Translation: universals or cognition? A usage-based perspective

Nina Szymor

Abstract

This paper contributes to the ongoing debate on the existence of translation universals by investigating the use of aspect in modal contexts in translated and non-translated legal Polish and by analysing the observed differences with reference to insights from cognitive linguistics. Corpus analysis highlights significant distributional differences in the use of the two aspectual forms of Polish verbs (imperfective and perfective) in modal contexts. I argue that cognitive mechanisms called ‘chunking’ (Langacker 1988; Bybee 2006) and ‘entrenchment’ (Bybee 2010) underlie these differences. I show that what may at first glance seem as behaviour unique to the translation process, is in fact caused by general cognitive processes. The study has implications for both translation studies and cognitive linguistics: it offers support for the basic assumptions about the usage-based nature of linguistic knowledge and highlights the importance of taking these assumptions into consideration when investigating the translation process and translation universals.

Keywords:
Publication history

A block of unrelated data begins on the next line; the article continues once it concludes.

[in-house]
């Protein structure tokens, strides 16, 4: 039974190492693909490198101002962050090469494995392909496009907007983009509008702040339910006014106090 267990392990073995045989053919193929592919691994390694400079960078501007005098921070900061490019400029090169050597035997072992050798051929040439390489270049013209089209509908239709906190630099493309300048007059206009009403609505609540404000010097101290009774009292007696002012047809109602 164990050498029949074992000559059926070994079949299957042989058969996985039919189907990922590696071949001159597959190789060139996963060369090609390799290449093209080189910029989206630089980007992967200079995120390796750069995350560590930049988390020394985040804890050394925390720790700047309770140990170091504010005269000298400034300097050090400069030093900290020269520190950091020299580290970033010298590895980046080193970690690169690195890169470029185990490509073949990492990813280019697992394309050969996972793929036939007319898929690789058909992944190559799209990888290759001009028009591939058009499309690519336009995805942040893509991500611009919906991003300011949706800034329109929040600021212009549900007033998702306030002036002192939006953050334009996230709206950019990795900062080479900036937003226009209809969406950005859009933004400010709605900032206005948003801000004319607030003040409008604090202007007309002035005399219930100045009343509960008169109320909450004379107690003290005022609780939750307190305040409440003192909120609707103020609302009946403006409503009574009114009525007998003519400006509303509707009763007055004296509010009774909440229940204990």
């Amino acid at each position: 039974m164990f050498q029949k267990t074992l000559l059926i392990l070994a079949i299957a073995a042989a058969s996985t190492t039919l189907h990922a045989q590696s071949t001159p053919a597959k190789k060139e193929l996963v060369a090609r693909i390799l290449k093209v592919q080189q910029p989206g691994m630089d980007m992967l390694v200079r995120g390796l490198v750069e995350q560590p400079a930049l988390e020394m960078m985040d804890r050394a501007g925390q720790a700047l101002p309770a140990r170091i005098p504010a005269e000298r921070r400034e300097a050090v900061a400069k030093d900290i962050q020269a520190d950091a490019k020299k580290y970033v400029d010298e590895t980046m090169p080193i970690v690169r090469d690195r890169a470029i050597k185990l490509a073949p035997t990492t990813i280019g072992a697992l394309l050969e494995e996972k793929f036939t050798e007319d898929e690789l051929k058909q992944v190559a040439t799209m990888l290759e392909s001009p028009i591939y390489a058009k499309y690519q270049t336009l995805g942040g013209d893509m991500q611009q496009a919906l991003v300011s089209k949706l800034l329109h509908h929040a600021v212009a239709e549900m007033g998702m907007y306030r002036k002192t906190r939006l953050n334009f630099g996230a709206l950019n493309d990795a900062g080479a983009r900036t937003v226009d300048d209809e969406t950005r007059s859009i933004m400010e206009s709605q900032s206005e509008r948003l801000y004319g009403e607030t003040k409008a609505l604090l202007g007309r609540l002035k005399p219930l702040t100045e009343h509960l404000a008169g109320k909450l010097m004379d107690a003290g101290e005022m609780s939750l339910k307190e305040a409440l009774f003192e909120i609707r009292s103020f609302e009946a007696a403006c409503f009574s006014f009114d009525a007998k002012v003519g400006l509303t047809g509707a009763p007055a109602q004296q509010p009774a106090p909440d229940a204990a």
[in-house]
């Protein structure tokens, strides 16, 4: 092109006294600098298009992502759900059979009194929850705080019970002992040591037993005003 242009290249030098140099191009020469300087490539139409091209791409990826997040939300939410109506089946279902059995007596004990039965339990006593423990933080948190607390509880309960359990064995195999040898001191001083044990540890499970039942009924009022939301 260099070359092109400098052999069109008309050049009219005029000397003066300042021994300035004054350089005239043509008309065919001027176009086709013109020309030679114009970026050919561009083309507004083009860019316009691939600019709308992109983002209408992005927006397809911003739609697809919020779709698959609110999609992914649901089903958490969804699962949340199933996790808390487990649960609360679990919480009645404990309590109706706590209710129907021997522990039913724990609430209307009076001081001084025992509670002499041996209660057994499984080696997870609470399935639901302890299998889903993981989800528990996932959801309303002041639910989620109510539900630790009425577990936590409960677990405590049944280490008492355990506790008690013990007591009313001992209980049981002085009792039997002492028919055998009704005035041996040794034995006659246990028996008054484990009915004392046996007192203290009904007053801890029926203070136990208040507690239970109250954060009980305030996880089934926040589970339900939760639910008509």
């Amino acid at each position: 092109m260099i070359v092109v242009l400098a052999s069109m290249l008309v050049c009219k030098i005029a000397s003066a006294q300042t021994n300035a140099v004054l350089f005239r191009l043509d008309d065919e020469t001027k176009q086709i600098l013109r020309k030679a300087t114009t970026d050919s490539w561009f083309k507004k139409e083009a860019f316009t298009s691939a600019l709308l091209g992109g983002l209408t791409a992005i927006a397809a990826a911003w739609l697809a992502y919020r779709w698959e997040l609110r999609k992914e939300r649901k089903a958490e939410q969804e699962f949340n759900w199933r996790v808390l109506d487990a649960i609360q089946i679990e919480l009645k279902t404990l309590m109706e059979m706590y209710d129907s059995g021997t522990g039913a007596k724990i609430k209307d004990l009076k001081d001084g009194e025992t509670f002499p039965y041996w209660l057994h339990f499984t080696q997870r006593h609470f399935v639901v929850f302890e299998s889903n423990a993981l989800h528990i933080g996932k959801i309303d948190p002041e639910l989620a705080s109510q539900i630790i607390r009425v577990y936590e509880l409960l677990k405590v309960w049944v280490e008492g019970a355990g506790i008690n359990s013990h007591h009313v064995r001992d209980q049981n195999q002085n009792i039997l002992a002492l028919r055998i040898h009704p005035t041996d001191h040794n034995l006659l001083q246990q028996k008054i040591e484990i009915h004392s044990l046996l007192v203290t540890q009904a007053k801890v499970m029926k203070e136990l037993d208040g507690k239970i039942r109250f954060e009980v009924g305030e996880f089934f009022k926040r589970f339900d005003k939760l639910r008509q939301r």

Table of contents

Frawley (1984) put forward the idea of translated language being a language in its own right – a ‘third code.’ This notion inspired the search for translation universals, that is, “features which typically occur in translated texts rather than original utterances and which are not the result of interference from specific linguistic systems” (Baker 1993, 243). In other words, translation universals are features inherent to the translation process and to translational behaviour – they are not influenced by the languages that the translator works with. There are claims that non-translated and translated texts differ at the level of syntax, lexicon and discourse in a way that is not a result of properties of the target or source language. For example, it has been shown that the language of the source text is simplified in the target text (Baker 1996, 176), that idiosyncratic features of the source text are transformed to conform to the conventions of the target language (Laviosa 2002, 54), or that information that is implicit in the source text is made explicit in the target text (Olohan 2001, 424). Few scholars have looked at differences at the semantic level to see whether the process of translation influences the use and meaning structures of lexical items. One recent exception is the work by Vandevoorde, De Sutter and Plevoets (2015), who use the semantic mirroring technique to measure and visualize similarity in a semantic field (129).

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